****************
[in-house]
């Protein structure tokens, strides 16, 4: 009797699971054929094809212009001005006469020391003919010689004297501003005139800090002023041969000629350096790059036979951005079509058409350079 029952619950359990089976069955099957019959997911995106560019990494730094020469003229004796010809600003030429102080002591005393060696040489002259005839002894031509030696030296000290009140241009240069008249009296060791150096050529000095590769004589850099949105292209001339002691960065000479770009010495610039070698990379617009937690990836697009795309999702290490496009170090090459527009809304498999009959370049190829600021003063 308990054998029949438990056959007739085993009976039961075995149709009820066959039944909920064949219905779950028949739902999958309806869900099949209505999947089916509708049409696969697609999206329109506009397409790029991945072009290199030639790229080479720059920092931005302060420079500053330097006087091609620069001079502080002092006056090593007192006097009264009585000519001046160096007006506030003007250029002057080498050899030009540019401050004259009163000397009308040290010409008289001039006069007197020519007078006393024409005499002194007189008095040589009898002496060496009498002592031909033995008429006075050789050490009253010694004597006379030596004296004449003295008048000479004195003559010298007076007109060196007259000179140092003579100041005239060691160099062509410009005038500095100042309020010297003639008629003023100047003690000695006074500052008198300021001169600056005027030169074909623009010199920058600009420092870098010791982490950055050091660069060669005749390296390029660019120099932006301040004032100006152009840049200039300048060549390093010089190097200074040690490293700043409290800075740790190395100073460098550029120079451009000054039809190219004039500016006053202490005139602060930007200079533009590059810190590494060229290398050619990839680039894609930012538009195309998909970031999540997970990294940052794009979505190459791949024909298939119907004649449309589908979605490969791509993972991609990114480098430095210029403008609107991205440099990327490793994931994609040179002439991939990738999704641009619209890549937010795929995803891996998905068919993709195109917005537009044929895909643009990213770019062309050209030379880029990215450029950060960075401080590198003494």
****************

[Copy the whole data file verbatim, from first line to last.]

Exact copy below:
[in-house]
């Protein structure tokens, strides 16, 4: 009797699971054929094809212009001005006469020391003919010689004297501003005139800090002023041969000629350096790059036979951005079509058409350079 029952619950359990089976069955099957019959997911995106560019990494730094020469003229004796010809600003030429102080002591005393060696040489002259005839002894031509030696030296000290009140241009240069008249009296060791150096050529000095590769004589850099949105292209001339002691960065000479770009010495610039070698990379617009937690990836697009795309999702290490496009170090090459527009809304498999009959370049190829600021003063 308990054998029949438990056959007739085993009976039961075995149709009820066959039944909920064949219905779950028949739902999958309806869900099949209505999947089916509708049409696969697609999206329109506009397409790029991945072009290199030639790229080479720059920092931005302060420079500053330097006087091609620069001079502080002092006056090593007192006097009264009585000519001046160096007006506030003007250029002057080498050899030009540019401050004259009163000397009308040290010409008289001039006069007197020519007078006393024409005499002194007189008095040589009898002496060496009498002592031909033995008429006075050789050490009253010694004597006379030596004296004449003295008048000479004195003559010298007076007109060196007259000179140092003579100041005239060691160099062509410009005038500095100042309020010297003639008629003023100047003690000695006074500052008198300021001169600056005027030169074909623009010199920058600009420092870098010791982490950055050091660069060669005749390296390029660019120099932006301040004032100006152009840049200039300048060549390093010089190097200074040690490293700043409290800075740790190395100073460098550029120079451009000054039809190219004039500016006053202490005139602060930007200079533009590059810190590494060229290398050619990839680039894609930012538009195309998909970031999540997970990294940052794009979505190459791949024909298939119907004649449309589908979605490969791509993972991609990114480098430095210029403008609107991205440099990327490793994931994609040179002439991939990738999704641009619209890549937010795929995803891996998905068919993709195109917005537009044929895909643009990213770019062309050209030379880029990215450029950060960075401080590198003494």